A few factors are to blame for these issues, including the inability to predict IT issues and the growing volume of cyber threats organizations face. But the primary challenge for most incident management processes is the ability triage issues to ensure the right problems are prioritized – and therefore solved before they inflict unnecessary damage on the organization.  

This is reflected in the fact that, while a larger proportion of big organizations have adopted an incident management process, smaller organizations are more likely to say theirs is working well. Put simply, the more complex, manual effort is involved in incident management, the less likely it is to achieve its purposes.  

3. Change Management 

What is Change Management? 

Change management is a process designed to enable smooth adjustments to your IT system. Whether you need to give a new employee access to specific documents or adjust the permissions to edit your project management software, there must be a standardized approach that keeps the system safe, ensures compliance and makes the transition smooth and efficient. 

Performance Benchmarks for Change Management 

While the majority (84%) of organizations have a change management process, there are still many that don’t. Worse still, just 36% of those currently using change management report that it is working well.  

One potential explanation for this poor performance is the use of outdated change governance policies and technologies. A recent Forrester report noted that many companies still use change frameworks designed in the 1990s – suggesting that modernizing your ITSM system and approach could be the key to improving change management.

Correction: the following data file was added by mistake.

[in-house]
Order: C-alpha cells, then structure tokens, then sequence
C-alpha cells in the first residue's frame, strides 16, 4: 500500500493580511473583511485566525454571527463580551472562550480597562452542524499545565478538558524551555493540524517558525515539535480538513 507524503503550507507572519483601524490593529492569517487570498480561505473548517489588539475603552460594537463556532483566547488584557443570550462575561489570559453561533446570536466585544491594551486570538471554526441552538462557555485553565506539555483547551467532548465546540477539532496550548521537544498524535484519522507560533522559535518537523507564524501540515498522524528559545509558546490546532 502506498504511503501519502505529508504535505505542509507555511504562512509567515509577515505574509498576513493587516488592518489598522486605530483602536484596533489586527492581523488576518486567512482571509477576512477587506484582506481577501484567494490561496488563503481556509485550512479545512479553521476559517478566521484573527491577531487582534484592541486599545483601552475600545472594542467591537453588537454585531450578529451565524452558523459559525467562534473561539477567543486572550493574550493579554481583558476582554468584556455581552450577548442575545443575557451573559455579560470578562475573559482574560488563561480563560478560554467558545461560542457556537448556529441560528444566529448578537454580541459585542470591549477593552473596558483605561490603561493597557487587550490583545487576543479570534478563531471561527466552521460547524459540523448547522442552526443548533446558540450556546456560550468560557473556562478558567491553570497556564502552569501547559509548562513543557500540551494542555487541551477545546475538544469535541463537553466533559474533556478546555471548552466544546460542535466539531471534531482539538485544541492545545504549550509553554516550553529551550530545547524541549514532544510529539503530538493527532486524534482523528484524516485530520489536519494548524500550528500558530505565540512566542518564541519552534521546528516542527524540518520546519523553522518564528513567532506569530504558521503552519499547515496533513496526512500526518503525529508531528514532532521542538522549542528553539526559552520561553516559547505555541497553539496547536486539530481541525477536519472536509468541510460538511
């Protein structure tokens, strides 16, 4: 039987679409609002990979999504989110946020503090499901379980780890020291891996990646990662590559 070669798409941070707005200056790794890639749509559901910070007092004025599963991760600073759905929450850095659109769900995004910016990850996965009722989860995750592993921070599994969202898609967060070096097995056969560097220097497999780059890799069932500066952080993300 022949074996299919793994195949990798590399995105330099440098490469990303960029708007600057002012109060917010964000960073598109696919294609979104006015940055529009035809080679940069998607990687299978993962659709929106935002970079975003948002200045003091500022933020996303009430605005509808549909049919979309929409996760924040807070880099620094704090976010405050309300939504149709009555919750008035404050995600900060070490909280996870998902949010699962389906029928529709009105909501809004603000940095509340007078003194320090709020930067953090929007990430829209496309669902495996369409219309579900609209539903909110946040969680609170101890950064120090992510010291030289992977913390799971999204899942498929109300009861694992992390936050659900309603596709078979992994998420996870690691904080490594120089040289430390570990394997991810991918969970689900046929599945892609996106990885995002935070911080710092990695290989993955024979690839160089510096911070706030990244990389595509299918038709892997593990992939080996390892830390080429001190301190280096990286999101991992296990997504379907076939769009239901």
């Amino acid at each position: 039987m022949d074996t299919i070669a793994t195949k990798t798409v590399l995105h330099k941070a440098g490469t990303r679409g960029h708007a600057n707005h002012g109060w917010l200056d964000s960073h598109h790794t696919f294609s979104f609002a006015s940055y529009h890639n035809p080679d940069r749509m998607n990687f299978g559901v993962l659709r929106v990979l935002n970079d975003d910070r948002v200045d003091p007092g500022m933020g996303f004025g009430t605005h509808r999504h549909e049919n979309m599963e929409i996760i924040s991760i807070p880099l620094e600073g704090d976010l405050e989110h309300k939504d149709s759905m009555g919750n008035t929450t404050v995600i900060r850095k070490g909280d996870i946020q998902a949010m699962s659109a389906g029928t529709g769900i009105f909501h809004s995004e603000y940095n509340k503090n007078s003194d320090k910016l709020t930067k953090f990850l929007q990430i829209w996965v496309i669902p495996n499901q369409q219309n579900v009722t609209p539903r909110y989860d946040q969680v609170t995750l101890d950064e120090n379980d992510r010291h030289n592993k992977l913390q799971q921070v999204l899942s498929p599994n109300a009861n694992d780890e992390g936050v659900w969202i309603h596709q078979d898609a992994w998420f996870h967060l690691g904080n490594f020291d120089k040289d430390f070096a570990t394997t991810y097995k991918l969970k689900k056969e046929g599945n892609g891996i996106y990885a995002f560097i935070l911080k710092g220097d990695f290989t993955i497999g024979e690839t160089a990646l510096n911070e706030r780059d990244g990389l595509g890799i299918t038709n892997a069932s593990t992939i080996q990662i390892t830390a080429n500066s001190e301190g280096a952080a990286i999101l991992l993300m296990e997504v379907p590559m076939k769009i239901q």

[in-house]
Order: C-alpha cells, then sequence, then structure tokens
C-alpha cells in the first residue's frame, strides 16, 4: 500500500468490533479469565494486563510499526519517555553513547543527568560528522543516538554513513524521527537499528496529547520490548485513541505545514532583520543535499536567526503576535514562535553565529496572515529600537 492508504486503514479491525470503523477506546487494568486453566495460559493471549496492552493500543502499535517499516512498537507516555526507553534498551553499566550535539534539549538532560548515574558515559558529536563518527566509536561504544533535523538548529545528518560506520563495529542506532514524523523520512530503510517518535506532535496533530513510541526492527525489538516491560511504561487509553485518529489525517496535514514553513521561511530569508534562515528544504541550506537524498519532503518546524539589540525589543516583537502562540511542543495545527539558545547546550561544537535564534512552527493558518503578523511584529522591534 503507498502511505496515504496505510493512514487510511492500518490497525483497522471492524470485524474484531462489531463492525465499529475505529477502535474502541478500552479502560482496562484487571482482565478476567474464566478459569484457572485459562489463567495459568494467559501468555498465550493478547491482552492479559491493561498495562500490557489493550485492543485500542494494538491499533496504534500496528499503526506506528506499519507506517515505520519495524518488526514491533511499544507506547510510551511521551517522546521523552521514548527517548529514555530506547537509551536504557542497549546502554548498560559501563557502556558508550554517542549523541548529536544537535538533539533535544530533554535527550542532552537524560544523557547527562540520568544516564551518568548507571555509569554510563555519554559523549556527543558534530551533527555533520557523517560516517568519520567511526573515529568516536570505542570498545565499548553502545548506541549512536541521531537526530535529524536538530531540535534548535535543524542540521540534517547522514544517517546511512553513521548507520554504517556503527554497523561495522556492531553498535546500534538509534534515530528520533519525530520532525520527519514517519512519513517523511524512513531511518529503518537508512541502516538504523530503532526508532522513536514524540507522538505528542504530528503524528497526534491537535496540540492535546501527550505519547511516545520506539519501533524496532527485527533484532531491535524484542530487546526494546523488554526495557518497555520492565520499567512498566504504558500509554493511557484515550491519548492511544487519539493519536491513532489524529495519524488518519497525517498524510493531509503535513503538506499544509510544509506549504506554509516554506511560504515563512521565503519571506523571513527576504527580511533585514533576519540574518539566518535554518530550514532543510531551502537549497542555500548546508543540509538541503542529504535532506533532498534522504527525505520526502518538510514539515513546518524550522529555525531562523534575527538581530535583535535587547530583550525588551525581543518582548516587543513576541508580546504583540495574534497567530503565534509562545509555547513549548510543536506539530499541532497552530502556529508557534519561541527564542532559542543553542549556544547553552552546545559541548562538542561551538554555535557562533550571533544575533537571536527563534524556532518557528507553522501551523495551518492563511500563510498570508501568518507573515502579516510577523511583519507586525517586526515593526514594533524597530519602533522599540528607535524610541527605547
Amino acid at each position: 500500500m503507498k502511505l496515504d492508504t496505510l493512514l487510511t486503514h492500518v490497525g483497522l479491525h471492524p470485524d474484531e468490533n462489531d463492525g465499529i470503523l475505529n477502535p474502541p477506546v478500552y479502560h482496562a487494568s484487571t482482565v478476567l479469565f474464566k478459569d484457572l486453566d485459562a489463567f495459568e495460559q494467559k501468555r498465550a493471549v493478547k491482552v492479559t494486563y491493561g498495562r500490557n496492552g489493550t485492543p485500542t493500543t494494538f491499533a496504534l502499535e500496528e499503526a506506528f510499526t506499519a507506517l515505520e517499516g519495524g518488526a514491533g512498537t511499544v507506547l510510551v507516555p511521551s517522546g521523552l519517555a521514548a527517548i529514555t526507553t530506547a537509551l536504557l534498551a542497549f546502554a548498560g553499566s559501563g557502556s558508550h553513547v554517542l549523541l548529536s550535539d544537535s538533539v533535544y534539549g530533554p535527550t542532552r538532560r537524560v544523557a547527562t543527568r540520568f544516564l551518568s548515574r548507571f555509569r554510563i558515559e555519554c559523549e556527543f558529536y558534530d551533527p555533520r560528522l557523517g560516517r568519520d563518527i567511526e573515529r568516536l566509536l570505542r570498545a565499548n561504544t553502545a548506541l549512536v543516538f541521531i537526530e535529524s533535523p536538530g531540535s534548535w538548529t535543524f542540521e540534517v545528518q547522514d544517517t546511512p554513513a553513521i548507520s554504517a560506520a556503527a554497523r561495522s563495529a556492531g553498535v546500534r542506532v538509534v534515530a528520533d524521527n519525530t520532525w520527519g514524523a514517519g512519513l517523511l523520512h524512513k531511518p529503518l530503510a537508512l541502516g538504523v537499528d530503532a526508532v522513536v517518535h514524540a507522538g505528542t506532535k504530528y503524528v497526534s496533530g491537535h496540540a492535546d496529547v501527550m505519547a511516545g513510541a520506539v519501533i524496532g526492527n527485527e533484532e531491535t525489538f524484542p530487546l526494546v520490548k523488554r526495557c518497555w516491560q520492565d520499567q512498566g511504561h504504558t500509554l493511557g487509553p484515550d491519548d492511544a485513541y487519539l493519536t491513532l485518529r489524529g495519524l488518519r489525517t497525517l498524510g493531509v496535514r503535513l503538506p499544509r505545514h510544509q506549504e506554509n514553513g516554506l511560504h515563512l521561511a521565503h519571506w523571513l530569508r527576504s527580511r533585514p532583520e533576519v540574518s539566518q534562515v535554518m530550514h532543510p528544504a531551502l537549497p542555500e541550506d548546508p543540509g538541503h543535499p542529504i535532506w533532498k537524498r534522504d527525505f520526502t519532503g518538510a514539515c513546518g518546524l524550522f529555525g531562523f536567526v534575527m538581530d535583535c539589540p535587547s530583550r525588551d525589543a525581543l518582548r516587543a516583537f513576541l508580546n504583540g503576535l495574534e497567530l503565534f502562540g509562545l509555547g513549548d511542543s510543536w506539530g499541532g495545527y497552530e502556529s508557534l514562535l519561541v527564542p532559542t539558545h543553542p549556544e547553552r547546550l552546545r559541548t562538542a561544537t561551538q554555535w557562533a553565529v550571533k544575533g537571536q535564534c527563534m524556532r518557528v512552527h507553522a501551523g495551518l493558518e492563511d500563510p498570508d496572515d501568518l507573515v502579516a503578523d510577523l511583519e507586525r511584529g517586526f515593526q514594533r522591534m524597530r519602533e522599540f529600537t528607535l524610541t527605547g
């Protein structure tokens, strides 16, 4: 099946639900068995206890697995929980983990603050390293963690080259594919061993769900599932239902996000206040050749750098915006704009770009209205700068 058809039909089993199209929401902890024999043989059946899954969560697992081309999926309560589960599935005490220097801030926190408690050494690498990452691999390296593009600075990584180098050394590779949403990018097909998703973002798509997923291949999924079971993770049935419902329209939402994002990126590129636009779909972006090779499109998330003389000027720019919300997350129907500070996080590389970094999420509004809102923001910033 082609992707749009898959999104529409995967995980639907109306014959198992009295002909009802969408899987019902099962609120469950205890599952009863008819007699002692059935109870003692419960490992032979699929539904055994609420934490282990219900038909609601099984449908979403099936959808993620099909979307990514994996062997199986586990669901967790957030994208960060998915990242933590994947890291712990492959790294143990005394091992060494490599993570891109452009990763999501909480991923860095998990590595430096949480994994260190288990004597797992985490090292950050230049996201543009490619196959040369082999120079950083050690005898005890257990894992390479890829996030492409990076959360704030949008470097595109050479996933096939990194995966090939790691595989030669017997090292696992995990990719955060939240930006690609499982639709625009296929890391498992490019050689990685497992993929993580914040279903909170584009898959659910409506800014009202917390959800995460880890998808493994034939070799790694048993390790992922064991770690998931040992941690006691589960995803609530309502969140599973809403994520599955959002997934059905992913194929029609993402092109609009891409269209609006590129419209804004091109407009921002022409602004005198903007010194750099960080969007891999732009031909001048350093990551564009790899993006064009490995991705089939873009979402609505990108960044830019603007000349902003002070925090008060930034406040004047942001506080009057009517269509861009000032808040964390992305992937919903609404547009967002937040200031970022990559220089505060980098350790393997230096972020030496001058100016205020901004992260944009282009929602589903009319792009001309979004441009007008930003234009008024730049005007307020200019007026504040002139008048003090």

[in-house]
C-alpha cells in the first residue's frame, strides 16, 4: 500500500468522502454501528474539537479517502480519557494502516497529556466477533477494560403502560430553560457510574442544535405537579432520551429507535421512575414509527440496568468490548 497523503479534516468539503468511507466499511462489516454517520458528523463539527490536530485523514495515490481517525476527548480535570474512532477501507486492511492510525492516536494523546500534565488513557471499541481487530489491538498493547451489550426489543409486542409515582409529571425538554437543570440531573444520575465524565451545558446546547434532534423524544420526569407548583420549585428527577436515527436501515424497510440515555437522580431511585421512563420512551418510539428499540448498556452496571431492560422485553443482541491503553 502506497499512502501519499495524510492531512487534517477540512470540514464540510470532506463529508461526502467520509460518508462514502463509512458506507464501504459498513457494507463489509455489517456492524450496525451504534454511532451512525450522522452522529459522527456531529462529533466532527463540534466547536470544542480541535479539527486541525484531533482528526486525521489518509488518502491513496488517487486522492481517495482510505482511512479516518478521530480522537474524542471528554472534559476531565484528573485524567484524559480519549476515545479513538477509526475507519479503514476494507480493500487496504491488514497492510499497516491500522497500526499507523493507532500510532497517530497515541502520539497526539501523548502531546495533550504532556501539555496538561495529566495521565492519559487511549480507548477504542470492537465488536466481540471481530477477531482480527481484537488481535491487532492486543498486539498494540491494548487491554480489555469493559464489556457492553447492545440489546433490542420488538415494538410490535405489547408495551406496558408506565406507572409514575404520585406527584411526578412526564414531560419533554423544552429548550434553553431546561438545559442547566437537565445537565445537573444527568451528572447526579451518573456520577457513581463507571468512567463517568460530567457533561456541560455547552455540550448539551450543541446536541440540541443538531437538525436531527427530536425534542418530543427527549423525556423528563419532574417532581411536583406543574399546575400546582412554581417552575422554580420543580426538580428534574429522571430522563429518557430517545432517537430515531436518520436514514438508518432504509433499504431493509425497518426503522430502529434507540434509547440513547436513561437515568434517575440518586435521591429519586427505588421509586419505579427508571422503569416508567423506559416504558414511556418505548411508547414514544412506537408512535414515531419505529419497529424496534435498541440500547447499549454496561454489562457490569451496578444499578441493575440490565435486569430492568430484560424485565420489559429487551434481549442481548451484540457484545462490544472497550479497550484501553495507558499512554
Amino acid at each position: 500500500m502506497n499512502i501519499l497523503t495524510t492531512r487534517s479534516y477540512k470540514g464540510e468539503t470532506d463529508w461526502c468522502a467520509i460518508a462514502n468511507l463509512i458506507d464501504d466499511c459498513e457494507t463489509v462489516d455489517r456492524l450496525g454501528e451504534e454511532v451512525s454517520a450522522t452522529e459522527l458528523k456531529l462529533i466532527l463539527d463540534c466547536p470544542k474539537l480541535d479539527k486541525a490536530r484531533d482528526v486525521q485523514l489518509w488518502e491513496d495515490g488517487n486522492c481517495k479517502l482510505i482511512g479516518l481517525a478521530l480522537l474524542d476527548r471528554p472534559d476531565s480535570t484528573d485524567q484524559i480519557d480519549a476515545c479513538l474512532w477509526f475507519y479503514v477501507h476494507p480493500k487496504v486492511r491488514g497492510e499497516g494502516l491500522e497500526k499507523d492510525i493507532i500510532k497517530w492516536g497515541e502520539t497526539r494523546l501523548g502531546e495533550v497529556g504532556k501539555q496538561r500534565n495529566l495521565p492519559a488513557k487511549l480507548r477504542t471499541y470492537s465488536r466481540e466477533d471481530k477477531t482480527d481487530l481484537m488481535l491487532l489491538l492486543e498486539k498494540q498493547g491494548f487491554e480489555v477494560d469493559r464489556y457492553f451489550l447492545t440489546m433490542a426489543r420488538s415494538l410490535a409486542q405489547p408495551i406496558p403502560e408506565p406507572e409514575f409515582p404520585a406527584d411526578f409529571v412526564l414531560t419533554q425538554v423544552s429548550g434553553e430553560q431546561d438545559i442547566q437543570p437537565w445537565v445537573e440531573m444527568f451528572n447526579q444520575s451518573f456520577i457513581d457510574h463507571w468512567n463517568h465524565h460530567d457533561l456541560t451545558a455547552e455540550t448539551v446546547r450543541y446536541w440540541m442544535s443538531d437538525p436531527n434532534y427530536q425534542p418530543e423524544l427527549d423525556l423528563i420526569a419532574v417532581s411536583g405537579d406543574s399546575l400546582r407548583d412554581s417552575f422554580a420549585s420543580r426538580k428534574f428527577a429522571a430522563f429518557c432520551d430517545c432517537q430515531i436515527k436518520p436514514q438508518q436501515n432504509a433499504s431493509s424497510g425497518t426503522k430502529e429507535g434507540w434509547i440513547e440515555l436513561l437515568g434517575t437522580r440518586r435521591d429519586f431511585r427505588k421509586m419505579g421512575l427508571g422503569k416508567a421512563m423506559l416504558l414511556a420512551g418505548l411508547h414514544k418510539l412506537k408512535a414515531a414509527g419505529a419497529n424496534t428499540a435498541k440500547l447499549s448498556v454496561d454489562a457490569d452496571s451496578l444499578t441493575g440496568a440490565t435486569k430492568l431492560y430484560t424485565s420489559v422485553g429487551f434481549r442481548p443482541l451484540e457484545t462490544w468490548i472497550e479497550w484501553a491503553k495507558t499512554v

4. Self-Service Catalog 

What is a Self-Service Catalog? 

A self-service catalog enables end-users to access key information and guidance directly – empowering them to solve their own IT problems. This can be a major source of efficiency and end-user satisfaction, freeing service desk employees and techs to focus on issues that require their expertise.  

Performance Benchmarks for Self-Service Catalogs 

Slightly over two-thirds (69%) of organizations currently offer a self-service catalog, but just 29% say it is working well. This could be down to a number of factors, including: 

  • A lack of resources to develop content that covers all relevant areas 

But there is another challenge at play: the sheer complexity of delivering any ITSM process at scale throughout an organization. And this challenge extends to every ITSM process we’ve covered here – which is why enterprise service management (ESM) has grown in popularity over the last few years. 

How Enterprise Service Management Help You Outperform Competitors 

The concept is simple: while traditional ITSM offers a series of discrete services, an ESM system brings all these processes together in a single platform. With greater visibility and control over each process, ESM enables you to extend ITSM beyond just technical issues to support larger business objectives across multiple departments.  

However, making this a reality requires a powerful centralized platform – and that’s exactly what DeskDirector delivers. From automating workflows to integrating ticketing into your Microsoft environment, the platform helps leading organizations resolve IT issues 4x faster and increase ticketing adoption by 20%.  

Want to see it in action? 

Book a Demo 

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1. https://itsm.tools/itsm-statistics-does-it-know-the-business/